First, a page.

The Northwest Territory Métis Nation would like to recognize NWTMN beneficiary Lois Edge on her various academic achievements. We look forward to your continued contributions to our nation and society, and we wish you all the best in your future endeavors.
The following article contains information submitted by Joanne Edge, sister of Lois Edge.
We come from the legacy of Indian Residential School and Indian Day School.
My sister Lois Edge is the keeper of our family history and for that I am deeply grateful. Dr. Edge is a success to me and has achieved this one moccasin step at a time.
I grew up in Fort Smith where I enjoyed fishing, cross country skiing, frog hunting and observing ravens with frost on their beaks. My mother was raised in the Holy Angels Residential School in Fort Chipewyan, Alberta. I am sure this was a difficult and lonely experience for her. I attended school in Fort Smith until the 11th grade. I finished high school in Saskatchewan and after that I graduated from nursing school and worked in Yellowknife, NWT for several years at Stanton Hospital. I still miss the landscape there. Whale back rock and lichen are still two of my favorite things.
I am writing about my older sister Lois Edge. As a young girl she did her best to take care of me and our younger brother Michael. My mother’s Residential School years did not provide much for parenting skills. Lois became a teenage mother at a young age and gave birth to my nephew Chris Edge alone in the “South”. She did not finish high school and spent many years struggling with alcohol and the challenges of being a young mother. She grew up mostly alone raising a young son. Despite these challenges she never gave up. She went back to school taking one or two courses at a time while working multiple jobs to support herself and her son. No one recognized her steady progress until the day we were invited to her first graduation. No one knew what she was graduating from. Years later we realized it was a Bachelors Degree from the University of Alberta. She walked across the stage alone that first time proudly but shyly accepting her degree wearing moccasins and jeans.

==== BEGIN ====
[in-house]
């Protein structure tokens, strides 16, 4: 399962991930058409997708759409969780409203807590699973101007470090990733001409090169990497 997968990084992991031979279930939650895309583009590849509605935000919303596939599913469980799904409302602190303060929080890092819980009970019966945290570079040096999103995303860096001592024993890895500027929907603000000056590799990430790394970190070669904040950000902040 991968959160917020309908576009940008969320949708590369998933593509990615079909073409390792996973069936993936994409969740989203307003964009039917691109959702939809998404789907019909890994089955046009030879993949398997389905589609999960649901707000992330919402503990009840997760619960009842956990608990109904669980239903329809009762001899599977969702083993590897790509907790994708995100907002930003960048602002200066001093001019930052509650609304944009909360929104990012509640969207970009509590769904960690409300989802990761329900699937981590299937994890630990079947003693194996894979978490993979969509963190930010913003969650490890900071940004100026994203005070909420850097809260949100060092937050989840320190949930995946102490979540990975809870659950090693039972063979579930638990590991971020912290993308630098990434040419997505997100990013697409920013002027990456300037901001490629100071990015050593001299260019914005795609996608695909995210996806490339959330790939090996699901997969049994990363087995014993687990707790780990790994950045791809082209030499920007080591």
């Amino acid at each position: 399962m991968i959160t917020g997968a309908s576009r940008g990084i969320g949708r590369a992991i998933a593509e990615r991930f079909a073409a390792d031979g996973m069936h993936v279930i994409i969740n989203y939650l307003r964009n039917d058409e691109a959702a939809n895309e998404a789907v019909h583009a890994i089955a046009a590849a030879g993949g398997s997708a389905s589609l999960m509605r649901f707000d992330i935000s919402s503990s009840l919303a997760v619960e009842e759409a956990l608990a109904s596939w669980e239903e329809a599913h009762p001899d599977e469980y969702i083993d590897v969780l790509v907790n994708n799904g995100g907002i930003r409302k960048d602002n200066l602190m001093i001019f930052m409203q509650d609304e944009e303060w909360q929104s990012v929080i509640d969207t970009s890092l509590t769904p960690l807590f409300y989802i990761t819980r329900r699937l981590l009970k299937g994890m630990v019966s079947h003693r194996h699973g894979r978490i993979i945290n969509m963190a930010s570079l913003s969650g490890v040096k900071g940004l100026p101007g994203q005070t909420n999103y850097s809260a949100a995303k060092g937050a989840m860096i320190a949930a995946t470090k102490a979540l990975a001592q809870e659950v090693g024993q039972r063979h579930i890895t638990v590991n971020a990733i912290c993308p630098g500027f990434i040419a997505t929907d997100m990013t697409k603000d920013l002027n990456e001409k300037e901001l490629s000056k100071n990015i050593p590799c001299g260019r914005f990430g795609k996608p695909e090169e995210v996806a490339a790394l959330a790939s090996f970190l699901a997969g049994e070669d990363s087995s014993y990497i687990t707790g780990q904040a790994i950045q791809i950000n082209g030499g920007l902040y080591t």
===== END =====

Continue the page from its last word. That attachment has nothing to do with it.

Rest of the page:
Over the years Lois continued to pursue her education eventually receiving a Masters Degree followed by a PHD. None us had any idea at all what this actually meant. When she received her PHD she again walked across the stage, alone this time, in moccasins and a ribbon skirt.
Lois now teaches Indigenous courses to students across Canada and has published works about our grandmother’s bead artistry and has participated in many Métis and Indigenous projects across Canada. Her writings are often cited by authors, students in literary journals. She is also the keeper of our family tree and has connected it to show our roots in the NWT and Northern Alberta. Lois recently spent five years in Fort Smith teaching at Aurora College while raising her granddaughter Gracie. She often sent me local sage, fireweed flowers and braids of sweet grass. I know she dreams of building a cabin just outside of Fort Smith to grow old in. She better hurry up.
We come from the legacy of Indian Residential School and Indian Day School in our family. Most people have no idea at all how much that maims, twists, distorts subsequent generations. Intergenerational trauma is still deep-rooted part of our family. Metis people from this background are often seen as a part of no group at all. I see hope in our grandchildren and with that I have hope for our great grandchildren. My sister Lois is the keeper of our family history and for that I am deeply grateful. Dr. Edge is a success, and she managed that one moccasin step at a time.
Since most of our family have no idea at all what Lois has achieved, I want to put in writing for her and everyone to see the steps that she has taken-
Lois never graduated high school however She earned and received the following:
- Bachelor of Arts (University of Alberta) (1994)
- Master of Arts (University of Alberta) (2001)
- Doctor of Philosophy (Educational Policy Studies-Indigenous Peoples Education, University of Alberta) (2011)
She worked multiple full-time jobs while raising two wonderful children and is now raising her granddaughter. A wonderful caring daughter and an amazing sister she continues to teach a variety of Indigenous Studies to students across Canada. Even though I still have no idea what she teaches.
Sincerely, with much admiration and love,
Joanne Edge, member of the NWTMN